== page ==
Purpose: The assurance of a negative resection margin is significant in rectal cancer as it indicates a reduced risk of local recurrence; thus, sufficient length of the resection margin is strongly required. The purpose of this study was to analyze the relationship between the length of the distal resection margin (DRM) and local recurrence or survival rate and to evaluate the possibility of performing sphincter-conserving surgery. Methods: The medical records of 218 rectal cancer patients were analyzed. Patients were classified into three groups according to the length of the DRM as follows: group 1, DRM < 1 cm; group 2, 1 cm ≤ DRM ≤ 2 cm; and group 3, DRM > 2 cm. Results: Of 218 patients enrolled, 81 were in group 1, 66 in group 2, and 71 in group 3. The 5-year survival rates were 78.2%, 78.2%, and 76.8% for groups 1, 2, and 3, respectively, and there were no statistically significant differences in survival (P = 0.913). Local recurrence was found in 2 patients in group 1, 1 patient in group 2, and 1 patient in group 3; there were no statistically significant differences in local recurrence (P = 0.908). Conclusion: A DRM of < 1 cm did not impair the oncologic outcomes of rectal cancer patients. Our results indicated that surgeons should keep in mind to consider the option of sphincter-conserving surgery with adjuvant chemoradiotherapy even in very low rectal cancer.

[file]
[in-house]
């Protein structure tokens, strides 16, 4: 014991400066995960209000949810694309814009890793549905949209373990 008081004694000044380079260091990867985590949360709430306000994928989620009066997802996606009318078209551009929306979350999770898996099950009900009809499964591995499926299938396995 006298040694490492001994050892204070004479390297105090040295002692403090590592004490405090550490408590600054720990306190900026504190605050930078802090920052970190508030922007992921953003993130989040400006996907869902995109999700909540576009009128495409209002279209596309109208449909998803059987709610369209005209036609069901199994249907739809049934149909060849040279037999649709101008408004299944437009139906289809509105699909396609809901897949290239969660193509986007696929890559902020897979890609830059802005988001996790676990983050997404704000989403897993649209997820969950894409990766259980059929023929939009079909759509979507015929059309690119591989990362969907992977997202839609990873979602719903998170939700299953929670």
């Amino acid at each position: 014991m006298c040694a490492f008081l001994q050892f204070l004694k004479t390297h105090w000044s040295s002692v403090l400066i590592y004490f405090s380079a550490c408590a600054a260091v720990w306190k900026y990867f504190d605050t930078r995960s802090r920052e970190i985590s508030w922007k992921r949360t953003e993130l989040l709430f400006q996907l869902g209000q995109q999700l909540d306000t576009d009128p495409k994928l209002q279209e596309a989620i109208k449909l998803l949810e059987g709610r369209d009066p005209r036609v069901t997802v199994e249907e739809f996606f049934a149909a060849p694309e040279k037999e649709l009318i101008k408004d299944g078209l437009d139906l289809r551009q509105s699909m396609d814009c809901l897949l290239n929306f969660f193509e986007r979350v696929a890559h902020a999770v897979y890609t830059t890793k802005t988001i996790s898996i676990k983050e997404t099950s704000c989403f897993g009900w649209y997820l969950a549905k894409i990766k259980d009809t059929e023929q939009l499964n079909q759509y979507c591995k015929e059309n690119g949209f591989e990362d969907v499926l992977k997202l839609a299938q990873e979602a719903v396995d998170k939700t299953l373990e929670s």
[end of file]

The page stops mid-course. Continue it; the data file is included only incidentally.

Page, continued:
- Local neoplasm recurrence
- Rectal neoplasms